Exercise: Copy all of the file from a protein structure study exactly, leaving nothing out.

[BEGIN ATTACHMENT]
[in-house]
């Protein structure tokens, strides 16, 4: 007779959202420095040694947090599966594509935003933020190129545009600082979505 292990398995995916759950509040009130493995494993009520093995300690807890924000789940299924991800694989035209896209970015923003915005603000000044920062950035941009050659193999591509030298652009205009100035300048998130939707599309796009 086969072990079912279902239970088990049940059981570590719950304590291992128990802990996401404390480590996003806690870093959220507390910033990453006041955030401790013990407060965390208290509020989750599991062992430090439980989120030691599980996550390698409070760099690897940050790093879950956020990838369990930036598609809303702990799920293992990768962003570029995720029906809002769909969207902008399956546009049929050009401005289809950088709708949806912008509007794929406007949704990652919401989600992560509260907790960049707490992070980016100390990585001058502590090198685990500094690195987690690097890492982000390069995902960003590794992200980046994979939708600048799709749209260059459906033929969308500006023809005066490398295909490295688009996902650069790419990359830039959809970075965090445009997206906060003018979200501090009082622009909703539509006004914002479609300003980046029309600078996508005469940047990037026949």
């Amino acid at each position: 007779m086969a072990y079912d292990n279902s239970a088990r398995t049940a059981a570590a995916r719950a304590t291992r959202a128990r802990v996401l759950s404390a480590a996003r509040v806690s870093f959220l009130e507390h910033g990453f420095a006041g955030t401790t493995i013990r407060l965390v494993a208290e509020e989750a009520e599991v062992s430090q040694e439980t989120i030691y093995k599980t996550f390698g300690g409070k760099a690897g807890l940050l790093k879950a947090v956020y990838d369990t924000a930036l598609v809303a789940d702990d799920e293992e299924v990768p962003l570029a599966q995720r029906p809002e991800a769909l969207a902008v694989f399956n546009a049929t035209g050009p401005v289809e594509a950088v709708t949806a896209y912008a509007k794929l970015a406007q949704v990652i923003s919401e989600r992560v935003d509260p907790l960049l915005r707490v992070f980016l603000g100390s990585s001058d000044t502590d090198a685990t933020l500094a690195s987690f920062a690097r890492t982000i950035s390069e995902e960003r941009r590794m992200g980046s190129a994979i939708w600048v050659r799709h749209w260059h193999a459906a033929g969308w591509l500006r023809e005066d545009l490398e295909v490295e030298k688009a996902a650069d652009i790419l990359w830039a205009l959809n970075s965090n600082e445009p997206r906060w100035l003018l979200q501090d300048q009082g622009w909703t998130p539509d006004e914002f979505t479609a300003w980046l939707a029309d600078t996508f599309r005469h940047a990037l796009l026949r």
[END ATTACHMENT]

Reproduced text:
[in-house]
């Protein structure tokens, strides 16, 4: 007779959202420095040694947090599966594509935003933020190129545009600082979505 292990398995995916759950509040009130493995494993009520093995300690807890924000789940299924991800694989035209896209970015923003915005603000000044920062950035941009050659193999591509030298652009205009100035300048998130939707599309796009 086969072990079912279902239970088990049940059981570590719950304590291992128990802990996401404390480590996003806690870093959220507390910033990453006041955030401790013990407060965390208290509020989750599991062992430090439980989120030691599980996550390698409070760099690897940050790093879950956020990838369990930036598609809303702990799920293992990768962003570029995720029906809002769909969207902008399956546009049929050009401005289809950088709708949806912008509007794929406007949704990652919401989600992560509260907790960049707490992070980016100390990585001058502590090198685990500094690195987690690097890492982000390069995902960003590794992200980046994979939708600048799709749209260059459906033929969308500006023809005066490398295909490295688009996902650069790419990359830039959809970075965090445009997206906060003018979200501090009082622009909703539509006004914002479609300003980046029309600078996508005469940047990037026949």
């Amino acid at each position: 007779m086969a072990y079912d292990n279902s239970a088990r398995t049940a059981a570590a995916r719950a304590t291992r959202a128990r802990v996401l759950s404390a480590a996003r509040v806690s870093f959220l009130e507390h910033g990453f420095a006041g955030t401790t493995i013990r407060l965390v494993a208290e509020e989750a009520e599991v062992s430090q040694e439980t989120i030691y093995k599980t996550f390698g300690g409070k760099a690897g807890l940050l790093k879950a947090v956020y990838d369990t924000a930036l598609v809303a789940d702990d799920e293992e299924v990768p962003l570029a599966q995720r029906p809002e991800a769909l969207a902008v694989f399956n546009a049929t035209g050009p401005v289809e594509a950088v709708t949806a896209y912008a509007k794929l970015a406007q949704v990652i923003s919401e989600r992560v935003d509260p907790l960049l915005r707490v992070f980016l603000g100390s990585s001058d000044t502590d090198a685990t933020l500094a690195s987690f920062a690097r890492t982000i950035s390069e995902e960003r941009r590794m992200g980046s190129a994979i939708w600048v050659r799709h749209w260059h193999a459906a033929g969308w591509l500006r023809e005066d545009l490398e295909v490295e030298k688009a996902a650069d652009i790419l990359w830039a205009l959809n970075s965090n600082e445009p997206r906060w100035l003018l979200q501090d300048q009082g622009w909703t998130p539509d006004e914002f979505t479609a300003w980046l939707a029309d600078t996508f599309r005469h940047a990037l796009l026949r």